By Karen Axelton
The National Retail Federation predicts holiday spending will decrease by 1 percent (to $437.6 billion) this year compared to last. A survey from the NRF/BIG Research found the average shopper plans to spend $682.74 on holiday-related purchases this year–3.2 percent below last year’s $705.01.
However, consumers surveyed plan to spend more on food and candy this year, up about $10 to $90.26. Phil Rist, EVP of Strategic Initiatives For BIG Research, says, “Homemade food gifts are a way to reduce the budget and show that personal touch, as opposed to simply buying someone a cheaper gift. You know that gift is going to be used.” While gift card sales in general are expected to decline this holiday season, sales of food-related gift cards are projected to rise: “They’re seen as very practical.”
The most common way people are responding to economic pressures is by cutting their holiday budget (84.2 percent). Respondents also said they will be shopping for sales more often (55.0 percent), using more coupons (41.7 percent), buying more practical gifts (36.0 percent), buying a joint gift for kids or parents (17.3 percent), and making more of their gifts (16.7 percent).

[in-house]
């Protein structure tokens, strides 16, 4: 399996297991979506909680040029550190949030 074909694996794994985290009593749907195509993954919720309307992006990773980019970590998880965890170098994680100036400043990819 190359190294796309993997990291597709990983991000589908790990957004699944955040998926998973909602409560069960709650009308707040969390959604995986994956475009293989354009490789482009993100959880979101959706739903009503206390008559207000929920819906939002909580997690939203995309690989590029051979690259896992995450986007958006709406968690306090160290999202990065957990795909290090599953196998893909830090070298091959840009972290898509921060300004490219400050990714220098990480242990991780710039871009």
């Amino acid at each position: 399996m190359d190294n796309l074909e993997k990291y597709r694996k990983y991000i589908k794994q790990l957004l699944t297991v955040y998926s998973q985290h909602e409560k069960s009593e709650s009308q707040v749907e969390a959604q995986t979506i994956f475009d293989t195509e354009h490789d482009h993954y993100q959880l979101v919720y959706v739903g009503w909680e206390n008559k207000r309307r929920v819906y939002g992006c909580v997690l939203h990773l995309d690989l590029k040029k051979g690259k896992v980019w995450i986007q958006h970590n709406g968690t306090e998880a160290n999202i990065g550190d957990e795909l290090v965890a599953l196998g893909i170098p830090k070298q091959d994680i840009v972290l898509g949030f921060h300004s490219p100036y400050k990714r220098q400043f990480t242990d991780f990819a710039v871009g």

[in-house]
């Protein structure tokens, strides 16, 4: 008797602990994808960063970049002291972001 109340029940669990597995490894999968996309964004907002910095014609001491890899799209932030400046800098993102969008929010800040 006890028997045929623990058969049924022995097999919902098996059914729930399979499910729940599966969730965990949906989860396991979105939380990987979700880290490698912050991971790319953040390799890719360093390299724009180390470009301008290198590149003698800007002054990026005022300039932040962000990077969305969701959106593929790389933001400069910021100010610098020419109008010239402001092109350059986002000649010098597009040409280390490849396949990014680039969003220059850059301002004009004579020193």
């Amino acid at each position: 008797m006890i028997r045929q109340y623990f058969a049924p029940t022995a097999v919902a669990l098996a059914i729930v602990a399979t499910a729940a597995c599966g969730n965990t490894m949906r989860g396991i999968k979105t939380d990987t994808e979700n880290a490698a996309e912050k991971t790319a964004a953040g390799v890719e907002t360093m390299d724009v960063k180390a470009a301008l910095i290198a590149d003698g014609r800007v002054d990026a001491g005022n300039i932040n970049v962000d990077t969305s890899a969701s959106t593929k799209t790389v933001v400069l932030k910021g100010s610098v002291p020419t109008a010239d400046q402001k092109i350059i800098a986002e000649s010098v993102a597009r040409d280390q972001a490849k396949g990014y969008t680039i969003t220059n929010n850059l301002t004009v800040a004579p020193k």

Some 65 percent of respondents said the economy will affect their holiday plans. Price is the most important factor to 43 percent of survey respondents when it comes to holiday purchases. In fact, one in 10 holiday shoppers (11.4 percent) said they plan to buy gifts or other holiday-related merchandise at thrift stores or resale shops.